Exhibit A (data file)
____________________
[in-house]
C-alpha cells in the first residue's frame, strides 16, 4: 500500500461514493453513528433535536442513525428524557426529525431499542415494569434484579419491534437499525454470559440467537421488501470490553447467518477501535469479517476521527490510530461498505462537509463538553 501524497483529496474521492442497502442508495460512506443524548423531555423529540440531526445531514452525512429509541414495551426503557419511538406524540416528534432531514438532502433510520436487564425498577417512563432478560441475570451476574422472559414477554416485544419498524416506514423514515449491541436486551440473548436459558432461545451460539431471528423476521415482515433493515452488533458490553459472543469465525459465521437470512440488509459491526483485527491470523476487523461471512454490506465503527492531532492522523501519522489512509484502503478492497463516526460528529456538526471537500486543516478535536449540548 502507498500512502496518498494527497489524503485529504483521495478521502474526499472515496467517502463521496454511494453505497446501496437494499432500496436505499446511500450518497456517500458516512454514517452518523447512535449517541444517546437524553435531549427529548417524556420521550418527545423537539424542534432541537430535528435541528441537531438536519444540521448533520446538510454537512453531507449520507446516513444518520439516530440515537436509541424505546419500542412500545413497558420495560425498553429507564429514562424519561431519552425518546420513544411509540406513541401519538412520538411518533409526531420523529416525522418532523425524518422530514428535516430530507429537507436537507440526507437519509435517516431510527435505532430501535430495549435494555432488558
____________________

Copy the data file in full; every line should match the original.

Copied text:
[in-house]
C-alpha cells in the first residue's frame, strides 16, 4: 500500500461514493453513528433535536442513525428524557426529525431499542415494569434484579419491534437499525454470559440467537421488501470490553447467518477501535469479517476521527490510530461498505462537509463538553 501524497483529496474521492442497502442508495460512506443524548423531555423529540440531526445531514452525512429509541414495551426503557419511538406524540416528534432531514438532502433510520436487564425498577417512563432478560441475570451476574422472559414477554416485544419498524416506514423514515449491541436486551440473548436459558432461545451460539431471528423476521415482515433493515452488533458490553459472543469465525459465521437470512440488509459491526483485527491470523476487523461471512454490506465503527492531532492522523501519522489512509484502503478492497463516526460528529456538526471537500486543516478535536449540548 502507498500512502496518498494527497489524503485529504483521495478521502474526499472515496467517502463521496454511494453505497446501496437494499432500496436505499446511500450518497456517500458516512454514517452518523447512535449517541444517546437524553435531549427529548417524556420521550418527545423537539424542534432541537430535528435541528441537531438536519444540521448533520446538510454537512453531507449520507446516513444518520439516530440515537436509541424505546419500542412500545413497558420495560425498553429507564429514562424519561431519552425518546420513544411509540406513541401519538412520538411518533409526531420523529416525522418532523425524518422530514428535516430530507429537507436537507440526507437519509435517516431510527435505532430501535430495549435494555432488558